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Open and yet somehow opaque

In the late seventies, when David Bowie was a huge pop star, did I know he was bisexual?

So, here’s the thing: if you asked a DJ on a pop radio station in Phoenix, Arizona in 1975 or 1978 whether he would play queer music—as we might have thought of it at the time—he would have said no. He would have found the idea hilarious, actually, and might well have done an extended bit on air making fun of the queers. And then played some David Bowie. And some Elton John, and then some Queen. And maybe Dusty Springfield.

I can’t imagine what it’s like for a teenager today, looking at the photos of Mr. Bowie from that time, looking at Freddie Mercury’s and Elton John’s careers, looking at Liberace and Paul Lynde, and knowing that somehow the closet accommodated all of that. That we could, somehow, as a culture, manage to know and not know, to let them be openly gay, comically gay, outrageously and fabulously gay, but not associate that with actual homosexuality. Or, at least, not associate it with a man’s love for another man, the possibility of romance and something not unlike marriage. It was a willful blindness of a kind, and at this distance I don’t find it remotely plausible.

I watched a bit of Top Hat a couple of weeks ago, a terrific movie, by the way, and was particularly struck by the fact that nothing in it made any sense if you didn’t know that all the supporting characters were gay. Well, nothing in it makes any sense anyway, but the relationships between the characters all are predicated on their homosexuality. The Ginger Rogers character is being kept by a dressmaker; she isn’t his mistress, of course, as he is just using her to show off his wares. The producer and his valet are both classic nances (the valet is the wonderful Eric Blore, and the producer is Edward Everett Horton, for whom wonderful does not begin to cover it) and their relationship is, um. Bitchily personal. The producer is married (Helen Broderick plays his wife) and is one of those matronly lesbians, obviously more interested in Ginger Rogers than in Fred Astaire, or her husband for that matter. Did people watching the movie in 1935 not understand? I suspect they knew and didn’t know. Just like I knew and didn’t know about David Bowie in 1975.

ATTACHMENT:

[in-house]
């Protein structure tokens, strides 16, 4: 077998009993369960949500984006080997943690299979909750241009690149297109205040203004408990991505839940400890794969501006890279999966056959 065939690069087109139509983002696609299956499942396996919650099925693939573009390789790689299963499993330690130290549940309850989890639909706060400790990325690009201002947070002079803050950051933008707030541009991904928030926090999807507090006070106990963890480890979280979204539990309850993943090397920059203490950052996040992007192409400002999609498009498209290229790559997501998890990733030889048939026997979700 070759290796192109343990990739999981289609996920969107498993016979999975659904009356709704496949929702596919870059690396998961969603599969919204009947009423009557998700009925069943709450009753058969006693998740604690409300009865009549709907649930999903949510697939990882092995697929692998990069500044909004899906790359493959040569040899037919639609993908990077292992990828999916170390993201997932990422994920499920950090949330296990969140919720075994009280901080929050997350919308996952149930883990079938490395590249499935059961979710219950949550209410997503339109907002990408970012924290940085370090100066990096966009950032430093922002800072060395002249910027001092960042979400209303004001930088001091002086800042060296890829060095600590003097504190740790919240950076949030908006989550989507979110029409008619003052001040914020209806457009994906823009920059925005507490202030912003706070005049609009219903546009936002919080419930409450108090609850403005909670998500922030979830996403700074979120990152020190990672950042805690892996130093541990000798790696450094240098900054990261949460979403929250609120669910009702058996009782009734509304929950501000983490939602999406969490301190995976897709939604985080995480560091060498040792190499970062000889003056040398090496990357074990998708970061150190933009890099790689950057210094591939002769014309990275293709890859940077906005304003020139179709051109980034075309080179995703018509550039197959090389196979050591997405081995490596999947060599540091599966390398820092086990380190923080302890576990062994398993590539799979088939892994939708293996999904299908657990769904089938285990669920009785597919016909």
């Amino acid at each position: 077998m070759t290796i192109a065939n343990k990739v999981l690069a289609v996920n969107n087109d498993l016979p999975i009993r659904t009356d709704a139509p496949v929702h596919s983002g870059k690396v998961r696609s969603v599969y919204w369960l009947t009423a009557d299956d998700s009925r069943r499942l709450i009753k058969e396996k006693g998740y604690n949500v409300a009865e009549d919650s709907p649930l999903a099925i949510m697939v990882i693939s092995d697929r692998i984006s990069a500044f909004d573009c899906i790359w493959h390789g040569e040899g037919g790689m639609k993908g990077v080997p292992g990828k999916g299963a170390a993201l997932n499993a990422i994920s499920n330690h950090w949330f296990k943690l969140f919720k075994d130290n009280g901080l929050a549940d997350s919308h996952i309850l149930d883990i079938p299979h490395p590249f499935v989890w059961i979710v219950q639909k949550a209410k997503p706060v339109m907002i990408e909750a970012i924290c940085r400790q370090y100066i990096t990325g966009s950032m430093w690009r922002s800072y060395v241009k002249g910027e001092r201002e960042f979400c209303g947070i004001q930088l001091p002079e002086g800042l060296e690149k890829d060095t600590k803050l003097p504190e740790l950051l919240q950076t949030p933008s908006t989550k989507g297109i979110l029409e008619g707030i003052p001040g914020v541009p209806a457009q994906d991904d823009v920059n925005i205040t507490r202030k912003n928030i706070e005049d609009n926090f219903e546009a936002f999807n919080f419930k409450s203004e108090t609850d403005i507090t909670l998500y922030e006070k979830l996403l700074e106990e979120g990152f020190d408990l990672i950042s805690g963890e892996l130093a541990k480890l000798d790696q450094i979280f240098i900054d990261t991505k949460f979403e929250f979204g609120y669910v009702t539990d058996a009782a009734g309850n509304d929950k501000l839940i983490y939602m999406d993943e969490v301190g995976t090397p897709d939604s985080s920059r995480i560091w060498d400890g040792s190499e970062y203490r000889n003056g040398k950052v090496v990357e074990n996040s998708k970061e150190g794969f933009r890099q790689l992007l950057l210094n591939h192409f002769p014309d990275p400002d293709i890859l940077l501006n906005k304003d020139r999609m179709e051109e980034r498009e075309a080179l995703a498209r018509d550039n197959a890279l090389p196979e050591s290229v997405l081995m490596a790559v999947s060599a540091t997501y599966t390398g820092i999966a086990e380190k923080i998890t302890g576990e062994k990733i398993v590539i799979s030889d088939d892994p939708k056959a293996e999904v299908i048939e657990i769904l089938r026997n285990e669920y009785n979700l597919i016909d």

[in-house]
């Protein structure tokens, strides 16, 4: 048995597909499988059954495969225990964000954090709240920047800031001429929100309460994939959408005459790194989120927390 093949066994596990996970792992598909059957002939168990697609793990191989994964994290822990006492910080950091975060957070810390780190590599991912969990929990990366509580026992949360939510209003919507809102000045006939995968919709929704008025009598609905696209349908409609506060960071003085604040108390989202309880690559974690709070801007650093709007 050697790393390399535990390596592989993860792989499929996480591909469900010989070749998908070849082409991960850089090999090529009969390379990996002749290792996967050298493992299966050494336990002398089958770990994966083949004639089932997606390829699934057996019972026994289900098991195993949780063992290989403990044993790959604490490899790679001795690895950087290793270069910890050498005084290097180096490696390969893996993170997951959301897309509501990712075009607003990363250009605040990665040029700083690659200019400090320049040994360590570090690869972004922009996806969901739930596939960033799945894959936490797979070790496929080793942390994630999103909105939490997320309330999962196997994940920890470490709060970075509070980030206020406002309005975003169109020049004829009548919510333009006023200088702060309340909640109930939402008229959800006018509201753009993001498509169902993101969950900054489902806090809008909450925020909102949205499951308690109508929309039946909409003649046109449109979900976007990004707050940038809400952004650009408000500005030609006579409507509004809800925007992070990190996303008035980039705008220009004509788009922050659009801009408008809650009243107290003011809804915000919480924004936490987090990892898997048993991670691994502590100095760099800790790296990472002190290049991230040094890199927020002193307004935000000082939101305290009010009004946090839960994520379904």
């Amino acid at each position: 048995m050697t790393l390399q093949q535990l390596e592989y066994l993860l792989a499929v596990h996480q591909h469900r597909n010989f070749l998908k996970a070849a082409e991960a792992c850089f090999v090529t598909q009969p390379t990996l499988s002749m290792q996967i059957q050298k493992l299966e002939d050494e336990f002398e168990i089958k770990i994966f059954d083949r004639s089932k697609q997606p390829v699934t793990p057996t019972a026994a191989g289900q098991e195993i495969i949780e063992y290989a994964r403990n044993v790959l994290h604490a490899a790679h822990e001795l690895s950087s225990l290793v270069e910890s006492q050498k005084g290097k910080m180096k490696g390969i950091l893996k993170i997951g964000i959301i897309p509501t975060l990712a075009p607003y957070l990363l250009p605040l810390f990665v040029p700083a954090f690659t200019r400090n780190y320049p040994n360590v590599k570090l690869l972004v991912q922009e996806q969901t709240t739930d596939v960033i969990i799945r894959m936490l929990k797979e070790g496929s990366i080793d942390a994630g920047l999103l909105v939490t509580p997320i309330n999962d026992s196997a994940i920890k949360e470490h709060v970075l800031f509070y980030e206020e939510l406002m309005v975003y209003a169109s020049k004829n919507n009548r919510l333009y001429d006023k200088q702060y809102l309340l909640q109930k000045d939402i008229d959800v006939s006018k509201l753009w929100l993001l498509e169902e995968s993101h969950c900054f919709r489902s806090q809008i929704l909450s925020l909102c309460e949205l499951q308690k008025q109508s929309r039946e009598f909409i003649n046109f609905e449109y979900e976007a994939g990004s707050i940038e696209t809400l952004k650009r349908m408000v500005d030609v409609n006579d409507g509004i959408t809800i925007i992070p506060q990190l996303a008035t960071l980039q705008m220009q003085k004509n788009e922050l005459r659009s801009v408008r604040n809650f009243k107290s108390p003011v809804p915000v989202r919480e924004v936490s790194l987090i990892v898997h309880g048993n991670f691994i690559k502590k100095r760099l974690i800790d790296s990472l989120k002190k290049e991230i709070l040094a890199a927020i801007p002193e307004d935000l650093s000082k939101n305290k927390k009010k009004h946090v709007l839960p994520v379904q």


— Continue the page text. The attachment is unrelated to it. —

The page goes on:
Not that there’s any point to this, but that’s what I was thinking about, looking at the photos of David Bowie, back when he was the prettiest thing in pop.

Tolerabimus quod tolerare debemus,